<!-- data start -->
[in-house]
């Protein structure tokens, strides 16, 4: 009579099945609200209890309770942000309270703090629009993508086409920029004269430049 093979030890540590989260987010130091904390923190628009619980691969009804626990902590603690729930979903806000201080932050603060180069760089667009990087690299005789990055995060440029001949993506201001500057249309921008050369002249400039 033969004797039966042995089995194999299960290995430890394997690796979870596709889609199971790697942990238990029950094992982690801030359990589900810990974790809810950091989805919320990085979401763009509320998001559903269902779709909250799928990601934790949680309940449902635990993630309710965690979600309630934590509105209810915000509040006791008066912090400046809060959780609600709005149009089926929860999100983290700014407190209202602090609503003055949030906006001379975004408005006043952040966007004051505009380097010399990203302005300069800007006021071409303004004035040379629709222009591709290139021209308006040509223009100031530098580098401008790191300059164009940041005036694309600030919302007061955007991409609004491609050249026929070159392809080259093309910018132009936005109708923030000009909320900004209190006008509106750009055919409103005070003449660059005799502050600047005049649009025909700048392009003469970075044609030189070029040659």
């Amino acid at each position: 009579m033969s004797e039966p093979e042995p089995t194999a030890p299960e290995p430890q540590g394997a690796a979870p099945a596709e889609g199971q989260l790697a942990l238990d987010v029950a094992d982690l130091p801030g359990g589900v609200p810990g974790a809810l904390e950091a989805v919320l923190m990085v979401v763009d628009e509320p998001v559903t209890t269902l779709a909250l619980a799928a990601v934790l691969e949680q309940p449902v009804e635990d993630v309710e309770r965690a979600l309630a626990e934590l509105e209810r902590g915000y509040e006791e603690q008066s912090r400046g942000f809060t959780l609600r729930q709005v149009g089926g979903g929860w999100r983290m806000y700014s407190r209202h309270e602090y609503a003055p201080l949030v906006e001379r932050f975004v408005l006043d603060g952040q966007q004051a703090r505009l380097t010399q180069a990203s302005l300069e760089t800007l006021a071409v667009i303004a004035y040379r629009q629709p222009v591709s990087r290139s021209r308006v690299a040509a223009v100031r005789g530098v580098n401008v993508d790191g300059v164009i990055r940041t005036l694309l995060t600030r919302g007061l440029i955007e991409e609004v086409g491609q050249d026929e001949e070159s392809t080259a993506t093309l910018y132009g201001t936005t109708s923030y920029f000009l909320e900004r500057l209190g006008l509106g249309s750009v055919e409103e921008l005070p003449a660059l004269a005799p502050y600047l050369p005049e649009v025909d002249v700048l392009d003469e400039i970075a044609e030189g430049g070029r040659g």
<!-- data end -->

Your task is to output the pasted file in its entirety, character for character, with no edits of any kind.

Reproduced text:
[in-house]
């Protein structure tokens, strides 16, 4: 009579099945609200209890309770942000309270703090629009993508086409920029004269430049 093979030890540590989260987010130091904390923190628009619980691969009804626990902590603690729930979903806000201080932050603060180069760089667009990087690299005789990055995060440029001949993506201001500057249309921008050369002249400039 033969004797039966042995089995194999299960290995430890394997690796979870596709889609199971790697942990238990029950094992982690801030359990589900810990974790809810950091989805919320990085979401763009509320998001559903269902779709909250799928990601934790949680309940449902635990993630309710965690979600309630934590509105209810915000509040006791008066912090400046809060959780609600709005149009089926929860999100983290700014407190209202602090609503003055949030906006001379975004408005006043952040966007004051505009380097010399990203302005300069800007006021071409303004004035040379629709222009591709290139021209308006040509223009100031530098580098401008790191300059164009940041005036694309600030919302007061955007991409609004491609050249026929070159392809080259093309910018132009936005109708923030000009909320900004209190006008509106750009055919409103005070003449660059005799502050600047005049649009025909700048392009003469970075044609030189070029040659």
């Amino acid at each position: 009579m033969s004797e039966p093979e042995p089995t194999a030890p299960e290995p430890q540590g394997a690796a979870p099945a596709e889609g199971q989260l790697a942990l238990d987010v029950a094992d982690l130091p801030g359990g589900v609200p810990g974790a809810l904390e950091a989805v919320l923190m990085v979401v763009d628009e509320p998001v559903t209890t269902l779709a909250l619980a799928a990601v934790l691969e949680q309940p449902v009804e635990d993630v309710e309770r965690a979600l309630a626990e934590l509105e209810r902590g915000y509040e006791e603690q008066s912090r400046g942000f809060t959780l609600r729930q709005v149009g089926g979903g929860w999100r983290m806000y700014s407190r209202h309270e602090y609503a003055p201080l949030v906006e001379r932050f975004v408005l006043d603060g952040q966007q004051a703090r505009l380097t010399q180069a990203s302005l300069e760089t800007l006021a071409v667009i303004a004035y040379r629009q629709p222009v591709s990087r290139s021209r308006v690299a040509a223009v100031r005789g530098v580098n401008v993508d790191g300059v164009i990055r940041t005036l694309l995060t600030r919302g007061l440029i955007e991409e609004v086409g491609q050249d026929e001949e070159s392809t080259a993506t093309l910018y132009g201001t936005t109708s923030y920029f000009l909320e900004r500057l209190g006008l509106g249309s750009v055919e409103e921008l005070p003449a660059l004269a005799p502050y600047l050369p005049e649009v025909d002249v700048l392009d003469e400039i970075a044609e030189g430049g070029r040659g």